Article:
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Internet Drug Ring Pleads Guilty Of Laundering Millions In Cryptocurrency

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The Manhattan District Attorney's Office said two drug dealers have pleaded guilty of laundering $2.8 million in cryptocurrency and Western Union payments by selling steroids and other controlled substances online.

Callaway Crain and Mark Sanchez, both 35, are the first to be convicted in New York State for money laundering involving cryptocurrency.

Manhattan District Attorney Cyrus R. Vance, Jr. said that between 2013 and 2018, the two men sold steroids and other drugs across the U.S. via their website "NextDayGear" and on the dark web. They sold over 10,000 packages and accepted payments in cryptocurrency and Western Union payments, which they laundered and converted to cash.

According to court documents, Crain and Sanchez operated and managed a series of websites that sold anabolic steroids such as testosterone, nandrolone, and stanozolol, as well as controlled substances and pharmaceuticals that can be used to counteract the negative effects of steroid use, including Xanax, Valium, and Viagra.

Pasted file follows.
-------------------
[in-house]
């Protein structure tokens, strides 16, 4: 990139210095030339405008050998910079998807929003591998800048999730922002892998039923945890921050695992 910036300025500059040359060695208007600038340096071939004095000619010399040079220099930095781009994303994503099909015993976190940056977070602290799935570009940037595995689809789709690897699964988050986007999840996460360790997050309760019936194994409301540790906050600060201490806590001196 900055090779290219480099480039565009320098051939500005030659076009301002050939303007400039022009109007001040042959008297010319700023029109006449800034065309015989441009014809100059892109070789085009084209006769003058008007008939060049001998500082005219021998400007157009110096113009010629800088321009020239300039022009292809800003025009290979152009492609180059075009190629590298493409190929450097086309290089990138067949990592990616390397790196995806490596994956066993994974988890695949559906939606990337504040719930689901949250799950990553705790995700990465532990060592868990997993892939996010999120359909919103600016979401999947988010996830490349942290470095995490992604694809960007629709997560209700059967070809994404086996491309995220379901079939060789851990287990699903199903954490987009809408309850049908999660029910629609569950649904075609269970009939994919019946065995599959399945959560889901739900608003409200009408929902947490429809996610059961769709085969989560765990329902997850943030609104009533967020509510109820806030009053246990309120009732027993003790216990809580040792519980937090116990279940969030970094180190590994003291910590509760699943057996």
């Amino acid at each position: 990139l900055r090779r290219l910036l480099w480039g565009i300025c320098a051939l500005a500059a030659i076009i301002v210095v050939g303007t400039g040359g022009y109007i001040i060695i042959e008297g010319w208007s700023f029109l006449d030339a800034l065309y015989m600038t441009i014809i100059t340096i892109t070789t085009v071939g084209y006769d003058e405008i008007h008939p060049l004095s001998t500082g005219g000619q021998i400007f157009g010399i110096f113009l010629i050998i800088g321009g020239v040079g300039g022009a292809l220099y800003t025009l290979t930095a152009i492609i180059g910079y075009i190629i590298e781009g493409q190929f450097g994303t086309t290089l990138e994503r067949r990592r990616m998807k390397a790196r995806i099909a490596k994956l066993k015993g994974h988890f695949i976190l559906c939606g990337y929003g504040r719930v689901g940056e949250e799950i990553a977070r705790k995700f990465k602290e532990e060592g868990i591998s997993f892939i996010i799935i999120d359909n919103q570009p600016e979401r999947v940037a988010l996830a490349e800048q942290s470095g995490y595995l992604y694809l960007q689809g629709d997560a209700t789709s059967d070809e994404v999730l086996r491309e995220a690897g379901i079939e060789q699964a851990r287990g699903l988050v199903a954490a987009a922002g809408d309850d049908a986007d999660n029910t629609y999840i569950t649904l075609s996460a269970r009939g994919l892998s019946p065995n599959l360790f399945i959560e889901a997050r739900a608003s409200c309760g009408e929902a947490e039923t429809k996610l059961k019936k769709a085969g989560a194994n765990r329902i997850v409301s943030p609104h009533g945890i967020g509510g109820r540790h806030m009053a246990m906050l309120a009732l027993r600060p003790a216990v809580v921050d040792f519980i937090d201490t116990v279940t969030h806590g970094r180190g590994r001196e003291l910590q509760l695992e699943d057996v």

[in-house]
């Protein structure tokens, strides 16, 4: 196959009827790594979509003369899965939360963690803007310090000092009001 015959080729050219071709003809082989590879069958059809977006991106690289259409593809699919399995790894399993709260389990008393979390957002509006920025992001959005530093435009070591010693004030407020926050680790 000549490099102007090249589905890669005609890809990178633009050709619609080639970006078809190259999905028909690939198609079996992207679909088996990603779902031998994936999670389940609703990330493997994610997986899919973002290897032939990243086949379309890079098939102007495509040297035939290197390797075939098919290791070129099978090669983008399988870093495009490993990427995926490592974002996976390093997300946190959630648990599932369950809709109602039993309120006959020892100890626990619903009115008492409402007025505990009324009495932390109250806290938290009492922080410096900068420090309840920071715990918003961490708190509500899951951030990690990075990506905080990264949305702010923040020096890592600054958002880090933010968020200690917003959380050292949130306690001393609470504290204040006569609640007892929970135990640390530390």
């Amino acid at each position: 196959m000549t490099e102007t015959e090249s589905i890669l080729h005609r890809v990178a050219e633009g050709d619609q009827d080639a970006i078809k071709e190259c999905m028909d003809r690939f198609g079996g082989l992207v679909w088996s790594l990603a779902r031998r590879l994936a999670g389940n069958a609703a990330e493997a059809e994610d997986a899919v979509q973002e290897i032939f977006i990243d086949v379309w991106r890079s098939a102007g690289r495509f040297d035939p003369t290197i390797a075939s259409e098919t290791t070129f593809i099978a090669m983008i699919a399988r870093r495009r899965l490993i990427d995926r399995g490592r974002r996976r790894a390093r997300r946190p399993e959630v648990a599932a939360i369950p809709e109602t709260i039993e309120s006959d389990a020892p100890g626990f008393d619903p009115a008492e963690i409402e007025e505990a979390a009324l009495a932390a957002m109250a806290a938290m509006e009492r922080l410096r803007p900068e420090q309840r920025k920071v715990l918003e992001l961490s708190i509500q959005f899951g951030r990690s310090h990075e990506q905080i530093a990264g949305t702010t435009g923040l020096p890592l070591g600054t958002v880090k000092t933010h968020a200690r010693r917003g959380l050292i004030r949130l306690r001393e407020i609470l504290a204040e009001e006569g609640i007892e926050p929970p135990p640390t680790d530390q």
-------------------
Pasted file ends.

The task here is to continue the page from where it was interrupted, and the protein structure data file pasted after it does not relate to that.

"These defendants raked in crypto and cash worth millions on their full-service website that sold prescription-free counterfeit steroids and other controlled substances to customers in all fifty states," said the District Attorney.

They face charges for which they can be punished up to seven and a half years in prison. They are expected to be sentenced on July 12, Vance said.

The defendants purchased steroids, precursor chemicals, and other controlled substances wholesale from China and other countries, and shipped them to customers in the US and 16 other countries often under brand names they created. Their customers included professional sportsmen, fitness trainers, police officers, members of the armed services deployed overseas, body builders, drug dealers, doctors, lawyers, and a high school athletic coach.

Typically, customers paid in the form of bitcoin, which the drug dealers laundered through intermediary cryptocurrency "wallets" in order to obscure the source of the funds. They then converted the Bitcoin into U.S. currency using a cryptocurrency exchange service, before depositing the cash into their bank accounts.

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